It is incumbent upon us to keep alive spaces of common good by movements of the heart and the mind that serve both as references of recognition and processes of creativity.

The very motor force of development to the benefit of all depends on the acceptance and fostering of positive interaction between minorities and a majority, and it is thus of cardinal national importance that minorities should be able to have their concerns and interests taken into active consideration by the majority.

The national narrative can no longer be about reconciliation - particularly not when to the victors it is code for taking exclusive control of the command posts of politics, the economy and culture - but should from now on rather be about how to move forward to secure the advances in terms of equal opportunities signaled by liberation, how to eliminate poverty if only in the name of human dignity, how to best embody in processes of creolization the hybrid nature of South Africa's history and population by seeing this as a natural source of mutual enrichment and inclusive development, and how to counter the growing one-party hegemony expressed in a conflation of state and party.

For us, the moral imagination that can keep us moving forward will have to go beyond the narcissism of victim-hood, beyond the gratification of consumerist mob enticement and of populist manipulation. That imagination will have to be ethical and humble and generous and creative - out of respect for the ancestors and because of responsibility for the lost generations of downtrodden - and find continued expression in the willingness to dialogue with dignity, reconnecting people to language in a plurality of narrative patterns, and thus to move from the thoughtlessness of evil banality to the thoughtfulness of interdependence.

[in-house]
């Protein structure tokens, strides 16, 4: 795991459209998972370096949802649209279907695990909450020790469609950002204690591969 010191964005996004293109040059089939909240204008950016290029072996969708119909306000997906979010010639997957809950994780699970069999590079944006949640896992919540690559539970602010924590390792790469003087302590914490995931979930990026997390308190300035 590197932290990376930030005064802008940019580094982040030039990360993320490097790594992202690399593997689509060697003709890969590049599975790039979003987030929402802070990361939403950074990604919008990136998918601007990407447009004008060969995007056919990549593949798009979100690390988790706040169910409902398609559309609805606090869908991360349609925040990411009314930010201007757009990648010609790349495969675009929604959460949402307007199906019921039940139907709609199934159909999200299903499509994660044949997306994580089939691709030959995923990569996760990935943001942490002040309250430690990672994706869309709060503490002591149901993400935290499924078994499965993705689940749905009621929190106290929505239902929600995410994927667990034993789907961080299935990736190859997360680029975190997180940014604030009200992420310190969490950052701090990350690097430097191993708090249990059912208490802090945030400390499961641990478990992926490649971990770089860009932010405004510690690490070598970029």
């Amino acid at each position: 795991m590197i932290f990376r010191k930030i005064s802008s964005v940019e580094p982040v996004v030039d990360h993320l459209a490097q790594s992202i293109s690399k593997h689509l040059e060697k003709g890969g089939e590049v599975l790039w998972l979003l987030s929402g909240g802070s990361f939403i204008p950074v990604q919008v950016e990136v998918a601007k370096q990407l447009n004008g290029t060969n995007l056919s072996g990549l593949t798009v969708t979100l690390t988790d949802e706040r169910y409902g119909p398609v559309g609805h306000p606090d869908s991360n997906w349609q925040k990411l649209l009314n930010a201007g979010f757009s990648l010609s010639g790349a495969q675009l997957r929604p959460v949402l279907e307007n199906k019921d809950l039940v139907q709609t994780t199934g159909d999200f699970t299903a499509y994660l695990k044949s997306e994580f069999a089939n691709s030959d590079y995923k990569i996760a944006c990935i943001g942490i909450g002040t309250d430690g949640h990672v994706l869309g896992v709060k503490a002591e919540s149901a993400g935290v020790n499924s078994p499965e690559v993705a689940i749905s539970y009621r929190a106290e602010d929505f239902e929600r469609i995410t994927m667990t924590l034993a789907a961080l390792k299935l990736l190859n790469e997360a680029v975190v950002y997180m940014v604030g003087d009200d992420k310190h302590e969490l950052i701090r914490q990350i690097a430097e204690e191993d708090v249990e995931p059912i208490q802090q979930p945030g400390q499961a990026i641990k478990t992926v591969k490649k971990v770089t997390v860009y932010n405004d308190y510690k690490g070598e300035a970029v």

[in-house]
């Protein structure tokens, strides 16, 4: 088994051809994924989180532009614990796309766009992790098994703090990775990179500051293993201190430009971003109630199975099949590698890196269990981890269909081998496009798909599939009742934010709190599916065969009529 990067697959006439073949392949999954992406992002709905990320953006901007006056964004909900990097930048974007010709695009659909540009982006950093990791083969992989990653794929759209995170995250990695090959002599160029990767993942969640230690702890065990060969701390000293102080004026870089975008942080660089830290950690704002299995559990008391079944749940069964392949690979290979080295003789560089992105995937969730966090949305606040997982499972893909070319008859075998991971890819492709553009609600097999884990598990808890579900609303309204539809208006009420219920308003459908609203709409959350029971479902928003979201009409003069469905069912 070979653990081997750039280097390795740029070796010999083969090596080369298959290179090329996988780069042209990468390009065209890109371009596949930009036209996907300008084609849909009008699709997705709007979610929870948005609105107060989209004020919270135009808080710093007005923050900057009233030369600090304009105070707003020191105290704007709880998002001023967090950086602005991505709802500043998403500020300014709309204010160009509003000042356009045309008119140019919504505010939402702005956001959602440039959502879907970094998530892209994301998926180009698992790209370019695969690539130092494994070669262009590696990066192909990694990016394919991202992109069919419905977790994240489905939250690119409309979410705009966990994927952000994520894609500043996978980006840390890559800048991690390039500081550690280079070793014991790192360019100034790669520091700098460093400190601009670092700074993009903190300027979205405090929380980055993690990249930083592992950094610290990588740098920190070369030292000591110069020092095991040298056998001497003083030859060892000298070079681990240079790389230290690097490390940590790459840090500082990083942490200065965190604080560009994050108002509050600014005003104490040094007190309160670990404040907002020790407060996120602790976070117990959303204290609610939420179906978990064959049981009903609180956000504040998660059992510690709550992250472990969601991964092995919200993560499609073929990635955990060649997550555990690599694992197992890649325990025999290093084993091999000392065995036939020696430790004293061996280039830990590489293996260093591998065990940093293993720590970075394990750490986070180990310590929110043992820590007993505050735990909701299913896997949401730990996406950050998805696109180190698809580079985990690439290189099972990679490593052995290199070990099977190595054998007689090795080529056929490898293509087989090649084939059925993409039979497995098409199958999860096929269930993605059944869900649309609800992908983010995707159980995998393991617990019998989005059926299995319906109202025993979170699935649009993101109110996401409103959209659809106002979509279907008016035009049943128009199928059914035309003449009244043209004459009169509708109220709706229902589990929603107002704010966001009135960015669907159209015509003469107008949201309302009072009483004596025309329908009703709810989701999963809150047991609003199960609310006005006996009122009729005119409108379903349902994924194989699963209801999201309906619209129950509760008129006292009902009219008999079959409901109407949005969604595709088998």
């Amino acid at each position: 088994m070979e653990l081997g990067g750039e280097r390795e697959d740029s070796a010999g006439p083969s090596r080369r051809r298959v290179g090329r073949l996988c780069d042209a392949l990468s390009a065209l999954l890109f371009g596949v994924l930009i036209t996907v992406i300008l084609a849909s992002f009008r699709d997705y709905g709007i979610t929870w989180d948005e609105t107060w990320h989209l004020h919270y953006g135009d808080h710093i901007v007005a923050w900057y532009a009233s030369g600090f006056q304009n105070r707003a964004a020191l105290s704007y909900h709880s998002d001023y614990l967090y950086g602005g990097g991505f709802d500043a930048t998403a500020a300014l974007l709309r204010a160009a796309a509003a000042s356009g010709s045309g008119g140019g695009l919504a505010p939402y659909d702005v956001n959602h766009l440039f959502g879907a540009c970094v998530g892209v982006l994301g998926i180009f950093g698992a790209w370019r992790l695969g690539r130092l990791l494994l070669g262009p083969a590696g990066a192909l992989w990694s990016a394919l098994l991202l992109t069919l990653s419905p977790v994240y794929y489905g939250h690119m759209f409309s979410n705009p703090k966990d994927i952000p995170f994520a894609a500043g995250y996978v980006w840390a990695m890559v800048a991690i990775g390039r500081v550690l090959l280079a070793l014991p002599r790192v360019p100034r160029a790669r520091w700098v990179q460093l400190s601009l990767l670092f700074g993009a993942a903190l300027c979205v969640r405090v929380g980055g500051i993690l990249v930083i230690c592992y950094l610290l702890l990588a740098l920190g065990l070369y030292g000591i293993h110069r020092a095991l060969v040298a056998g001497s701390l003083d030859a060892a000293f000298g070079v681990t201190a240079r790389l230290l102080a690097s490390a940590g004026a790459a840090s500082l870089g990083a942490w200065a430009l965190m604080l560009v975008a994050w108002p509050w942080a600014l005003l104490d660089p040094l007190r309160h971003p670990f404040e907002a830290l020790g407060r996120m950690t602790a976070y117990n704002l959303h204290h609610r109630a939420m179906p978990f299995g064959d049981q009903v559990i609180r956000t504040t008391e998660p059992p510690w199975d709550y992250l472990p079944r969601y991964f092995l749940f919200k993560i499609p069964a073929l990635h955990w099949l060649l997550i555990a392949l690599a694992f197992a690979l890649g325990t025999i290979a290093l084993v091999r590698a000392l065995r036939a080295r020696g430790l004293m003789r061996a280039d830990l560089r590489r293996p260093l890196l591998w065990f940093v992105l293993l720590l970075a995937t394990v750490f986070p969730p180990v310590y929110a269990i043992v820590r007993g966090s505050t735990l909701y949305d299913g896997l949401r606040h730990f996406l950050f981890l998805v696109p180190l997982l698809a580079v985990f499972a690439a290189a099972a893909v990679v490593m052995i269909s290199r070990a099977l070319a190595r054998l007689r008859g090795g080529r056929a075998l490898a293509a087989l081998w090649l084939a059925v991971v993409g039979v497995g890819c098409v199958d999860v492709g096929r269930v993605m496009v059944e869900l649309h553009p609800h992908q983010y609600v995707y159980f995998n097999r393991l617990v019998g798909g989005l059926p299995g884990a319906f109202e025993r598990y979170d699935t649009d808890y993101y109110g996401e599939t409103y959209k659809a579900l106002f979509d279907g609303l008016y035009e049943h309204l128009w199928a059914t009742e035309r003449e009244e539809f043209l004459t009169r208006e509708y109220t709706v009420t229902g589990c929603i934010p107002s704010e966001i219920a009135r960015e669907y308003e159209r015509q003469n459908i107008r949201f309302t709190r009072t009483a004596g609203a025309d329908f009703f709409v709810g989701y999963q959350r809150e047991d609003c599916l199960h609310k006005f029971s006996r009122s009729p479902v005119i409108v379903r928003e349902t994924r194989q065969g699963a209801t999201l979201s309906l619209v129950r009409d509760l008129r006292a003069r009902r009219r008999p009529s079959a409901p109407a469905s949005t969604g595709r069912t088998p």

As citizens, we will have to envisage once more, as if for the first time, the apparently contradictory but of necessity complimentary spaces and movements of South African societies not so much as a nation-in-progress but as a mixing-in-becoming, occupying the same habitus.

When the inaction of "victory" can no longer be an option - because of stagnation and rot - then we should surely be able to rally around objectives of transcendence. And in South Africa these can only be economic and social justice, intercultural humanism, a new ground for inclusive memory, the consented protection of minorities, and the acceptance in practice of plurality.

We are obliged to achieve the harmony of active change. We urgently need to morally re-imagine and re-negotiate a new national dispensation, probably a federal set-up with new objectives (of justice, as old as the dreams of mankind ...) and with new rules expressed in viable and resilient and independent structures. And honor the ethical commitment to abide by these.

But this time round, so as to collectively reach for the future, all sectors of the South African population should be party to the deliberations and decisions - not just the "leaders" and the "cadres" and the political constellations. Not just the horse traders.

"This existing, that arising", movement generated between empty and full - an ancient Buddhist life discipline. The past can make no sense unless it creates a future. If we do not consciously go down the difficult road of imagining ourselves more inclusive and more ethical than we are, than we were, we will certainly fall back into barbarism.

Geb. 1939; Schriftsteller, Maler und Antiapartheid-Aktivist; Autor von "Wahre Bekenntnisse eines Albino-Terroristen" (1983).